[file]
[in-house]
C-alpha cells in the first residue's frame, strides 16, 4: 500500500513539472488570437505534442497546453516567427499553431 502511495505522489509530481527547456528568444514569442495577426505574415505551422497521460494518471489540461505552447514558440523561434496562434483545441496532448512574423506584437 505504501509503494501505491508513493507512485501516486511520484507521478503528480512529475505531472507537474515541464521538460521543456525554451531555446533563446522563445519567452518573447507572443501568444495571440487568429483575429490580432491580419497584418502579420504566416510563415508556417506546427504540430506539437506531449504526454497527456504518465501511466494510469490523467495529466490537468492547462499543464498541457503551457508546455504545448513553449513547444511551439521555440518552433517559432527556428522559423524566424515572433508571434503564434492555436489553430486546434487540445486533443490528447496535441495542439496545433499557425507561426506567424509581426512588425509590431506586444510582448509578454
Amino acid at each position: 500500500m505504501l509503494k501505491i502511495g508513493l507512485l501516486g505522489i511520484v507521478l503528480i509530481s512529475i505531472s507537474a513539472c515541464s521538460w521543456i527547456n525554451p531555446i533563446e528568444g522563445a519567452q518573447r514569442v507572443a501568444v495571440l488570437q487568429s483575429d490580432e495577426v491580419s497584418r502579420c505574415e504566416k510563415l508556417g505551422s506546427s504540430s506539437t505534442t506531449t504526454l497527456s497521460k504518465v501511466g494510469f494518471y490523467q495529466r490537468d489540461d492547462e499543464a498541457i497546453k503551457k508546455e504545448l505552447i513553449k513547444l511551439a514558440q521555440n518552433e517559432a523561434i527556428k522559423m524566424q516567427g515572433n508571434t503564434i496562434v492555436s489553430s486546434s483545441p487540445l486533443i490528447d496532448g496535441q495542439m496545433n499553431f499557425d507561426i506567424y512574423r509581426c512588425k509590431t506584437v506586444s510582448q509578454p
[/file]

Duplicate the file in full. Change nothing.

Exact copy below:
[in-house]
C-alpha cells in the first residue's frame, strides 16, 4: 500500500513539472488570437505534442497546453516567427499553431 502511495505522489509530481527547456528568444514569442495577426505574415505551422497521460494518471489540461505552447514558440523561434496562434483545441496532448512574423506584437 505504501509503494501505491508513493507512485501516486511520484507521478503528480512529475505531472507537474515541464521538460521543456525554451531555446533563446522563445519567452518573447507572443501568444495571440487568429483575429490580432491580419497584418502579420504566416510563415508556417506546427504540430506539437506531449504526454497527456504518465501511466494510469490523467495529466490537468492547462499543464498541457503551457508546455504545448513553449513547444511551439521555440518552433517559432527556428522559423524566424515572433508571434503564434492555436489553430486546434487540445486533443490528447496535441495542439496545433499557425507561426506567424509581426512588425509590431506586444510582448509578454
Amino acid at each position: 500500500m505504501l509503494k501505491i502511495g508513493l507512485l501516486g505522489i511520484v507521478l503528480i509530481s512529475i505531472s507537474a513539472c515541464s521538460w521543456i527547456n525554451p531555446i533563446e528568444g522563445a519567452q518573447r514569442v507572443a501568444v495571440l488570437q487568429s483575429d490580432e495577426v491580419s497584418r502579420c505574415e504566416k510563415l508556417g505551422s506546427s504540430s506539437t505534442t506531449t504526454l497527456s497521460k504518465v501511466g494510469f494518471y490523467q495529466r490537468d489540461d492547462e499543464a498541457i497546453k503551457k508546455e504545448l505552447i513553449k513547444l511551439a514558440q521555440n518552433e517559432a523561434i527556428k522559423m524566424q516567427g515572433n508571434t503564434i496562434v492555436s489553430s486546434s483545441p487540445l486533443i490528447d496532448g496535441q495542439m496545433n499553431f499557425d507561426i506567424y512574423r509581426c512588425k509590431t506584437v506586444s510582448q509578454p